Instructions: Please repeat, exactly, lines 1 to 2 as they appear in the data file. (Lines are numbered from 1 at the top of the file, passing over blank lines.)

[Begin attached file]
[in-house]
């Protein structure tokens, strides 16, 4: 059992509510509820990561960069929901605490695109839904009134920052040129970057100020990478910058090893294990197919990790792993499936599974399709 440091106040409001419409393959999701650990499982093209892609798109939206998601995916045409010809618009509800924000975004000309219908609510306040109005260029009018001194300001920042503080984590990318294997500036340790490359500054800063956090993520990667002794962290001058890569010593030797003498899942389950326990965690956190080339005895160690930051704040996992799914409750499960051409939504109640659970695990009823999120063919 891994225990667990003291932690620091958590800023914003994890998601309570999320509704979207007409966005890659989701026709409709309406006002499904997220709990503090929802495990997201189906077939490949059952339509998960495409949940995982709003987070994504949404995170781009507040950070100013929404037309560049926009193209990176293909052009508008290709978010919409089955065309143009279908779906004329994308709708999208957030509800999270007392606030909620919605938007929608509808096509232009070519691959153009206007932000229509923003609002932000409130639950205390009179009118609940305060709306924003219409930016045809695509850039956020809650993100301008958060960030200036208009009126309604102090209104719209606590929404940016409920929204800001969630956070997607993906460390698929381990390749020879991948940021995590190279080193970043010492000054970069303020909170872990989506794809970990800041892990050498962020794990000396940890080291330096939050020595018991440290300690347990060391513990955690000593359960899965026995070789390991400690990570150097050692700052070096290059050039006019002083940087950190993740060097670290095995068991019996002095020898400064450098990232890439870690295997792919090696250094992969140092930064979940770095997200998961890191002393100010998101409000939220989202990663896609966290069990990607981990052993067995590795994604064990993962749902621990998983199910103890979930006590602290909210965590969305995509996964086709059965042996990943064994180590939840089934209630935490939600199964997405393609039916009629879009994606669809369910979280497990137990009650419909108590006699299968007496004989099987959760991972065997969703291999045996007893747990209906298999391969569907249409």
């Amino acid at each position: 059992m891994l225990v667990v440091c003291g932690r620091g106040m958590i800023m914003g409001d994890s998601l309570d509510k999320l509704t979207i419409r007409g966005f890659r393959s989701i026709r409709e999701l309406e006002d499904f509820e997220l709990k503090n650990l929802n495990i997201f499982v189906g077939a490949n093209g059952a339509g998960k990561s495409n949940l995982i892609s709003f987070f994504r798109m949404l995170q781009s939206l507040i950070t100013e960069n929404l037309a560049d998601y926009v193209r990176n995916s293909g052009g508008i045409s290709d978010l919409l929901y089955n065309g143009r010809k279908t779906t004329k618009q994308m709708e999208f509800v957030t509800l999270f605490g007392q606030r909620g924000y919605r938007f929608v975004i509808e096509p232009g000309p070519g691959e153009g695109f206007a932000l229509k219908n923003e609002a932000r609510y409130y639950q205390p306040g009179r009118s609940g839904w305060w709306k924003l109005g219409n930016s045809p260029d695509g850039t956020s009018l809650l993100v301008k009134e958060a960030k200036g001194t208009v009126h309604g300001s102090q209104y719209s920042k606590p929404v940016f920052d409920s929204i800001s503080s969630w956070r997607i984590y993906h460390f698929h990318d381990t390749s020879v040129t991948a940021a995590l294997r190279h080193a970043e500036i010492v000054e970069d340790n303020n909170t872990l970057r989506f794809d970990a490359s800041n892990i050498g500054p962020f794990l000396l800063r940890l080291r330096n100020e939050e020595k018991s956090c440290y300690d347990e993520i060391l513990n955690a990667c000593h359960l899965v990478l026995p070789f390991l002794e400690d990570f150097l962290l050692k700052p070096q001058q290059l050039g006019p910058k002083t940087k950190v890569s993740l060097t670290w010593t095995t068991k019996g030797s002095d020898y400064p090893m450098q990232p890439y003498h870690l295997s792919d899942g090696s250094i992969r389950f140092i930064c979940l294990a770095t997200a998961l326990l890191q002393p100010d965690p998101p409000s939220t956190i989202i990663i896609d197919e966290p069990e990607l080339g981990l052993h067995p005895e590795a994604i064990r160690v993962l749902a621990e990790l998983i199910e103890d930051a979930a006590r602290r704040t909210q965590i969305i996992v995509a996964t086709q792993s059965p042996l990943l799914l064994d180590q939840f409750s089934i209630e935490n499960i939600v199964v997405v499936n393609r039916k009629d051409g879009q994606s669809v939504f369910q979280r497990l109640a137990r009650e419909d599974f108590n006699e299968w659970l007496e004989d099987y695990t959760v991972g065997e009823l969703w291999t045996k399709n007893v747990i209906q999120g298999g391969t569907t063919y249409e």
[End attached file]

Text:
[in-house]
């Protein structure tokens, strides 16, 4: 059992509510509820990561960069929901605490695109839904009134920052040129970057100020990478910058090893294990197919990790792993499936599974399709 440091106040409001419409393959999701650990499982093209892609798109939206998601995916045409010809618009509800924000975004000309219908609510306040109005260029009018001194300001920042503080984590990318294997500036340790490359500054800063956090993520990667002794962290001058890569010593030797003498899942389950326990965690956190080339005895160690930051704040996992799914409750499960051409939504109640659970695990009823999120063919 891994225990667990003291932690620091958590800023914003994890998601309570999320509704979207007409966005890659989701026709409709309406006002499904997220709990503090929802495990997201189906077939490949059952339509998960495409949940995982709003987070994504949404995170781009507040950070100013929404037309560049926009193209990176293909052009508008290709978010919409089955065309143009279908779906004329994308709708999208957030509800999270007392606030909620919605938007929608509808096509232009070519691959153009206007932000229509923003609002932000409130639950205390009179009118609940305060709306924003219409930016045809695509850039956020809650993100301008958060960030200036208009009126309604102090209104719209606590929404940016409920929204800001969630956070997607993906460390698929381990390749020879991948940021995590190279080193970043010492000054970069303020909170872990989506794809970990800041892990050498962020794990000396940890080291330096939050020595018991440290300690347990060391513990955690000593359960899965026995070789390991400690990570150097050692700052070096290059050039006019002083940087950190993740060097670290095995068991019996002095020898400064450098990232890439870690295997792919090696250094992969140092930064979940770095997200998961890191002393100010998101409000939220989202990663896609966290069990990607981990052993067995590795994604064990993962749902621990998983199910103890979930006590602290909210965590969305995509996964086709059965042996990943064994180590939840089934209630935490939600199964997405393609039916009629879009994606669809369910979280497990137990009650419909108590006699299968007496004989099987959760991972065997969703291999045996007893747990209906298999391969569907249409």